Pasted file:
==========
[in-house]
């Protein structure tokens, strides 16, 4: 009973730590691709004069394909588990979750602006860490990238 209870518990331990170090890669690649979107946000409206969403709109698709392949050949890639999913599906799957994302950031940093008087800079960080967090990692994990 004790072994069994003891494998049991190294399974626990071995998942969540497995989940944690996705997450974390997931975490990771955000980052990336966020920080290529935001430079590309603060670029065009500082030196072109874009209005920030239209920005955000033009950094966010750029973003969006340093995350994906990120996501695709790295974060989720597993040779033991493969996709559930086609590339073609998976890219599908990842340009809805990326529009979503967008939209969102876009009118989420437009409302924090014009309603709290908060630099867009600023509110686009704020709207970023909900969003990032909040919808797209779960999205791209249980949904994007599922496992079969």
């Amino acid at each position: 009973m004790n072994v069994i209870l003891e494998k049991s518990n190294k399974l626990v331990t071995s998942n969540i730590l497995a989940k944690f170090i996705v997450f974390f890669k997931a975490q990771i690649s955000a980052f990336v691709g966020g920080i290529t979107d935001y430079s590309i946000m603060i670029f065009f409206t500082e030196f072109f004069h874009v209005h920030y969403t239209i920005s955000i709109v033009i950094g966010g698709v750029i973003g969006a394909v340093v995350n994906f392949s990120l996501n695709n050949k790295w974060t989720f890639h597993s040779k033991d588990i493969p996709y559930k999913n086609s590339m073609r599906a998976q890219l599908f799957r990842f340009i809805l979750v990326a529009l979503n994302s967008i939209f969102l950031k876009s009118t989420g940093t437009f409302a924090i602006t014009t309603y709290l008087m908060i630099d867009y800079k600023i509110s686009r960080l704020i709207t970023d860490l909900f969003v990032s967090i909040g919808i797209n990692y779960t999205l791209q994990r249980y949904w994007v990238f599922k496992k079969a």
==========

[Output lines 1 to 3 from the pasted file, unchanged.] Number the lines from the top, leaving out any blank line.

[in-house]
């Protein structure tokens, strides 16, 4: 009973730590691709004069394909588990979750602006860490990238 209870518990331990170090890669690649979107946000409206969403709109698709392949050949890639999913599906799957994302950031940093008087800079960080967090990692994990 004790072994069994003891494998049991190294399974626990071995998942969540497995989940944690996705997450974390997931975490990771955000980052990336966020920080290529935001430079590309603060670029065009500082030196072109874009209005920030239209920005955000033009950094966010750029973003969006340093995350994906990120996501695709790295974060989720597993040779033991493969996709559930086609590339073609998976890219599908990842340009809805990326529009979503967008939209969102876009009118989420437009409302924090014009309603709290908060630099867009600023509110686009704020709207970023909900969003990032909040919808797209779960999205791209249980949904994007599922496992079969």
């Amino acid at each position: 009973m004790n072994v069994i209870l003891e494998k049991s518990n190294k399974l626990v331990t071995s998942n969540i730590l497995a989940k944690f170090i996705v997450f974390f890669k997931a975490q990771i690649s955000a980052f990336v691709g966020g920080i290529t979107d935001y430079s590309i946000m603060i670029f065009f409206t500082e030196f072109f004069h874009v209005h920030y969403t239209i920005s955000i709109v033009i950094g966010g698709v750029i973003g969006a394909v340093v995350n994906f392949s990120l996501n695709n050949k790295w974060t989720f890639h597993s040779k033991d588990i493969p996709y559930k999913n086609s590339m073609r599906a998976q890219l599908f799957r990842f340009i809805l979750v990326a529009l979503n994302s967008i939209f969102l950031k876009s009118t989420g940093t437009f409302a924090i602006t014009t309603y709290l008087m908060i630099d867009y800079k600023i509110s686009r960080l704020i709207t970023d860490l909900f969003v990032s967090i909040g919808i797209n990692y779960t999205l791209q994990r249980y949904w994007v990238f599922k496992k079969a």